BOSTON, Oct 8- Intel Corp's McAfee security division is planning to lay off a "small percentage" of its workforce of about 7,100 employees, a company spokesman said on Monday.
BOSTON, Oct 8- Intel Corp's McAfee security division is planning to lay off a "small percentage" of its workforce of about 7,100 employees, a company spokesman said on Monday. McAfee spokesman Ian Bain said he could not provide more details about the job cuts, which he disclosed in response to an inquiry from Reuters.
*Spokesman for Intel Corp's McAfee security division says it plans to.
When Jim Cramer sees good things happening in the corner office of a company that had been a real dog, he takes a second look.
The question is no longer who have hackers hit. It is who has not been hit. The organizations attacked by pranksters, criminal syndicates or foreign governments include Google, LinkedIn and the Central Intelligence Agency.
Check out which companies are making headlines after the bell Wednesday:
Take a look at some of Wednesday's morning movers:
Computer war has grown up. It has moved from the age of the equivalent of black powder to the equivalent of high-explosive shells—not yet nuclear devices, but close.
Parents can now use an array of tools to keep up with the digital lives of their children, raising new quandaries. Is surveillance the best way to protect children? Or should parents trust them to share if they are scared or bewildered by something online?
The Great Recession spawned a new breed of "accidental entrepreneurs" more driven by profits than passion, a new study finds.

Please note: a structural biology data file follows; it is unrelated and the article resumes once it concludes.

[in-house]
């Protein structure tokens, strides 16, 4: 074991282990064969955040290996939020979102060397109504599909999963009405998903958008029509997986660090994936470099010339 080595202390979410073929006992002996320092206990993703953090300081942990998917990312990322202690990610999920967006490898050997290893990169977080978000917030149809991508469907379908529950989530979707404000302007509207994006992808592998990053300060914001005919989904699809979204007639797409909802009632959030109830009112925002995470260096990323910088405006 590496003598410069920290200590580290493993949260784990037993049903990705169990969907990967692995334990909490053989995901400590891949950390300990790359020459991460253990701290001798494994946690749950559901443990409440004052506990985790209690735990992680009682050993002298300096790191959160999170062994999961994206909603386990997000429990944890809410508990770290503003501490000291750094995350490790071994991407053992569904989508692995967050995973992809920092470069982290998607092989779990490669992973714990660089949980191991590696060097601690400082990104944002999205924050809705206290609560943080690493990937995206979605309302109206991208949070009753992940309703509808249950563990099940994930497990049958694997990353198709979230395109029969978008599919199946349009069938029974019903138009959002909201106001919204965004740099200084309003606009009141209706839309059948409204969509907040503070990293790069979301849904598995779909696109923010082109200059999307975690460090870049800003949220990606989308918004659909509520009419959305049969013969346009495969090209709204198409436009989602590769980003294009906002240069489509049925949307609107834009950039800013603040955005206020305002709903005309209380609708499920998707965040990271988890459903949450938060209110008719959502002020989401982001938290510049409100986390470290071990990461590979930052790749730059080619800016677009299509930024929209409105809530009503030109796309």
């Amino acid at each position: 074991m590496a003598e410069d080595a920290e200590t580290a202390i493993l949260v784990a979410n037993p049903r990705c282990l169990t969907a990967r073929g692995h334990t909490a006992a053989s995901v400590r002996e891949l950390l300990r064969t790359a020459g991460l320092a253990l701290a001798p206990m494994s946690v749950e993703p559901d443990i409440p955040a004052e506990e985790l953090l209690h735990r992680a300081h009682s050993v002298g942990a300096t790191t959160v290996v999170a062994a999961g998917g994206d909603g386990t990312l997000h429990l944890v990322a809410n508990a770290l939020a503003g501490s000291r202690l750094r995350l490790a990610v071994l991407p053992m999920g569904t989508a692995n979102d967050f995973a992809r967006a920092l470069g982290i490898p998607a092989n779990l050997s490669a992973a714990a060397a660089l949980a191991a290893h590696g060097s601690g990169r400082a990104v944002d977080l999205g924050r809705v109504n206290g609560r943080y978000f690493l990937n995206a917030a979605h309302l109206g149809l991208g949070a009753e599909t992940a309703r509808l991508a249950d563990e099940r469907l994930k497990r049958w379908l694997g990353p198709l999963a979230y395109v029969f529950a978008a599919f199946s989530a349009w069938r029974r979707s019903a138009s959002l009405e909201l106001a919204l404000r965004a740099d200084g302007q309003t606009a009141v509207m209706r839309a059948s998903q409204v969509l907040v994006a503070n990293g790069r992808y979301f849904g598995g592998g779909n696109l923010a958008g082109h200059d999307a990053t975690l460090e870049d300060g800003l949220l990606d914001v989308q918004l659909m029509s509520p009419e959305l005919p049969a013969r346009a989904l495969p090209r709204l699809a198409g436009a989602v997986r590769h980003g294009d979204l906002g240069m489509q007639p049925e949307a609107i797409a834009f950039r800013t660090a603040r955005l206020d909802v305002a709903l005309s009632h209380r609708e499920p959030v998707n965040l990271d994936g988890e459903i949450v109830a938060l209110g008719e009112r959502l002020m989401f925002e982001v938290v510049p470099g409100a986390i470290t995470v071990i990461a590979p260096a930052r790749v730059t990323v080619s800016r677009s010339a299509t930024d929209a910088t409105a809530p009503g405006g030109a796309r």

Researchers at Kaspersky Lab, which first reported the virus Monday, believe Flame was written by a different group of programmers from those who had created other malware directed at computers in the Middle East, particularly those in Iran, the New York Times reports.
Small and medium-size businesses are looking to technologies such as virtualization, cloud computing and mobile devices to beef up their disaster preparedness capabilities.
Take a look at some of Monday's morning movers:
Computers and smartphones aren’t the only devices prone to security threats anymore. Smart TVs, smart cars, even homes with smart meters could potentially be hacked.
Religious websites were found to be three times more dangerous than any other type of site on the internet, according to an internet security threat report released by anti-virus developer Symantec.
Stocks recovered from an early decline to end narrowly mixed Wednesday, but worries over the weak ADP employment report kept investors on edge ahead of Friday's key jobs data.
Facebook is taking several steps to ensure its 900 million users explore the social network more securely.
A new industry report says Americans lost $30 billion worth of cell phones last year, reports USA Today.
A look at some of Thursday morning's early movers: AT&T, 3M, Caterpillar and more.
Stocks ended near session highs Wednesday, reversing their early declines, as the market cheered news that the Fed will not raise interest rates until at least 2014 in addition to maintaining its highly accommodative stance to support the recovery.